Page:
A new study conducted by the Center for Benefit-Cost Studies for Columbia University’s Teacher College shows that for every dollar invested in training in social-emotional learning, there is a return of investment of eleven dollars.
See this 64 page report by Dr. Clive Belfield, et al, here. Dr. Belfield also conducted a study in 2009 (see below) showing how much money we spend on crime and substance abuse out of the Massachusetts state budget.
By training children in SEL techniques and skills, taxpayers can seriously reduce what is spent every year in violence and crime. 78% of all crime is related in some way to substance abuse. 22% of the Massachusetts state budget is spent on just these two issues.
Annual Spending on Crime and Substance Abuse: Boston and Massachusetts (2008)
|Total state spending||$5.87 billion||$1.68 billion|
|State spending in the City of Boston||$0.51 billion||$0.34 billion|
|City of Boston spending||$0.17 billion||$0.25 billion|
|Total spending in the City of Boston||$0.68 billion||$0.59 billion|
For Massachusetts, state spending on prevention is less than 1% of the total expenditures on substance abuse. 22% of the entire state budget is spent on crime and substance abuse.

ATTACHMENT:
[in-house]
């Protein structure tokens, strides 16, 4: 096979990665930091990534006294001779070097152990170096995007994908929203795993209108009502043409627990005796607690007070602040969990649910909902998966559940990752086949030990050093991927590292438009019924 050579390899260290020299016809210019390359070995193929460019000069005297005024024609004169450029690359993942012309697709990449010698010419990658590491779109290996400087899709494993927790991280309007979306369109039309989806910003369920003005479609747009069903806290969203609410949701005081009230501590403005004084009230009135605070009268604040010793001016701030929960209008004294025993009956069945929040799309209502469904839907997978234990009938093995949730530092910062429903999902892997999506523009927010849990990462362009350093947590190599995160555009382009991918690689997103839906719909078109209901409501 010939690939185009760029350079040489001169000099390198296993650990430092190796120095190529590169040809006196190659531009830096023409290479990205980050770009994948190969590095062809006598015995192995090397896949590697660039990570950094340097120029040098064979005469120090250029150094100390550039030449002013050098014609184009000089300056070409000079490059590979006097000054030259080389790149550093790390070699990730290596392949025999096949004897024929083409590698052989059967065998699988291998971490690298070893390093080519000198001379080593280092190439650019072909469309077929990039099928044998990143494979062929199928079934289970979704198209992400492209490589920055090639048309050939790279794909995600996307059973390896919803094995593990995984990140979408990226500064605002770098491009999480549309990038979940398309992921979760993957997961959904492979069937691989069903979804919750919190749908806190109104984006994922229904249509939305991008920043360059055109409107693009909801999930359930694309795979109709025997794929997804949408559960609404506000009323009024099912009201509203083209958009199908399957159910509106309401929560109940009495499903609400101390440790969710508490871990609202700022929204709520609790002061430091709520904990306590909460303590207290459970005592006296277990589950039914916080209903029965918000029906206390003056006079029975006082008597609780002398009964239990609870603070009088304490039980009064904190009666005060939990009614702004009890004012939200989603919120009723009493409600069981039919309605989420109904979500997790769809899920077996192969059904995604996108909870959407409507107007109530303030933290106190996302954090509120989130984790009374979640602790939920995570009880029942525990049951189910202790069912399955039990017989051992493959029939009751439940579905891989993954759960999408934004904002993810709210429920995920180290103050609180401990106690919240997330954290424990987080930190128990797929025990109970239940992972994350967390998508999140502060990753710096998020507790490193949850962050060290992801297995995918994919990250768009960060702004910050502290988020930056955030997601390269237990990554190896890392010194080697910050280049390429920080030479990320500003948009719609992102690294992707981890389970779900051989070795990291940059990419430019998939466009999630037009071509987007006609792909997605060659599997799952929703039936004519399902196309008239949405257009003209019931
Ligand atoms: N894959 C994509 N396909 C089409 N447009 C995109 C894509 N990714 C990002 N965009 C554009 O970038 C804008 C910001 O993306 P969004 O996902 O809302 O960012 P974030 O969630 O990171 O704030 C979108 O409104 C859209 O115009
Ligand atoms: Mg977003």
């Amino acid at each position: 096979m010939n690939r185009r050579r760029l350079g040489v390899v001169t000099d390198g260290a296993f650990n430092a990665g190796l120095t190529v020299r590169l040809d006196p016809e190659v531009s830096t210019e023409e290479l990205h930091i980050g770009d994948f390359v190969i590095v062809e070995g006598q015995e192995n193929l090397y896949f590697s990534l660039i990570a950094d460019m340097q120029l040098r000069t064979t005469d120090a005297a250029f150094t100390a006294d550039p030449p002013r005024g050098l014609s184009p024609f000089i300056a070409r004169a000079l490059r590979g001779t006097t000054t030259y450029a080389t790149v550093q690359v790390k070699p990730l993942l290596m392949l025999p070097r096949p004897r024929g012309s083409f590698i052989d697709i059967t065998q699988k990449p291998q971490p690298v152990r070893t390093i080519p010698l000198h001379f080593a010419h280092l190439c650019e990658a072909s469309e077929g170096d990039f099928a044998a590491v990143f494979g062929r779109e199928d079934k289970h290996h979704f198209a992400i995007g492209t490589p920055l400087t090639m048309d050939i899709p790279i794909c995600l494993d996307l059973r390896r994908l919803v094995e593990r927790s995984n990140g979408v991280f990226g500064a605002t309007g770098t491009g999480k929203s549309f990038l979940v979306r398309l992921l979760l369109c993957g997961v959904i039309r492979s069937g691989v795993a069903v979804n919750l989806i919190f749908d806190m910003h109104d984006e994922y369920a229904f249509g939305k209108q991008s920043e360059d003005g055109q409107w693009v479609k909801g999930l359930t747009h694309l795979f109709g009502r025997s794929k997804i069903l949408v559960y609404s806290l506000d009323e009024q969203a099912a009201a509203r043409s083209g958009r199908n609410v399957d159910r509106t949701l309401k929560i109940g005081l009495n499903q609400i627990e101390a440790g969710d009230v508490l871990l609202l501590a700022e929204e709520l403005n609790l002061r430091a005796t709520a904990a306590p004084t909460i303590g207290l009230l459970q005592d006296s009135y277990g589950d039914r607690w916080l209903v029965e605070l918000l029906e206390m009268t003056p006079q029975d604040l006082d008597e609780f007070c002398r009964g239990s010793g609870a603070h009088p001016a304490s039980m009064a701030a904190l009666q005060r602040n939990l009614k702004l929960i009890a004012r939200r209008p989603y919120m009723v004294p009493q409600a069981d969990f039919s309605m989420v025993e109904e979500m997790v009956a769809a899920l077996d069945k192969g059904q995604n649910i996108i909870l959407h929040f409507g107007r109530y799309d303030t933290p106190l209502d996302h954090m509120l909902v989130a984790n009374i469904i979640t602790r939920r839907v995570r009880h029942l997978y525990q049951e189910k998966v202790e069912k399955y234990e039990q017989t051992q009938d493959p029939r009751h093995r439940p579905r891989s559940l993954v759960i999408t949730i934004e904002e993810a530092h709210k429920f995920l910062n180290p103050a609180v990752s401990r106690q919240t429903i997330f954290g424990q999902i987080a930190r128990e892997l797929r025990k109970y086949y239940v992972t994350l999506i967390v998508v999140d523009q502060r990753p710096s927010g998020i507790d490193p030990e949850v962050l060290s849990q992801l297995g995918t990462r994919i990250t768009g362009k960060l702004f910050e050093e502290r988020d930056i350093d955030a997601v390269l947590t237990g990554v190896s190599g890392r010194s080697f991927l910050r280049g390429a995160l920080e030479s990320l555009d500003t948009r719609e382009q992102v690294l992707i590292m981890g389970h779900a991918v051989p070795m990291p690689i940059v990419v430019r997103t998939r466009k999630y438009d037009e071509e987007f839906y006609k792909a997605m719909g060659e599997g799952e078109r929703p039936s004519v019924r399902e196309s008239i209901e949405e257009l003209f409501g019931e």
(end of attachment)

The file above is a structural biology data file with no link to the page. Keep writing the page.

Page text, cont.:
Download the full report here.
*Clive R Belfield Clive.Belfield@qc.cuny.edu Associate Professor, Economics, Queens College, City University of New York, Co-Director, Center for Benefit-Cost Analysis Studies in Education, Teachers College, Columbia University, Adjunct Associate Professor, School of International and Public Affairs, Columbia University. Report funded by GetPsychedSports.org.
A new way to fund prevention programs are called Social Impact Bonds or Pay-for-Success Contracts. The way social impact bonds are usually structured is that a government entity enters into a contract with an intermediary organization that raises capital from investors such as banks and foundations and then hires/manages a non-profit organization to provide services that meet a certain pre-determined evaluative data. Massachusetts has issued two of these contracts, but only one so far has been implemented.
The services to be provided by the non-profit address social issues that cause great expenditures by the government. The object is to have private financing invest in programs that work to reduce the costs to the government.
We believe that effective social-emotional learning implemented in all our schools will significantly reduce the 22% this Commonwealth spends on crime and substance abuse and urge the Commonwealth to seek such social impact bonds for this transformative educational initiative.
To read more about Massachusetts Pay-for-Success initial announcement here on a Massachusetts government site announcing the successful bidders.
Spring, 2011 (American Educator)”The Economics of Inequality – the Vaule of Early Childhood Education”See this very interesting article about the economics of early investment in children by working against inequality.August 13, 2011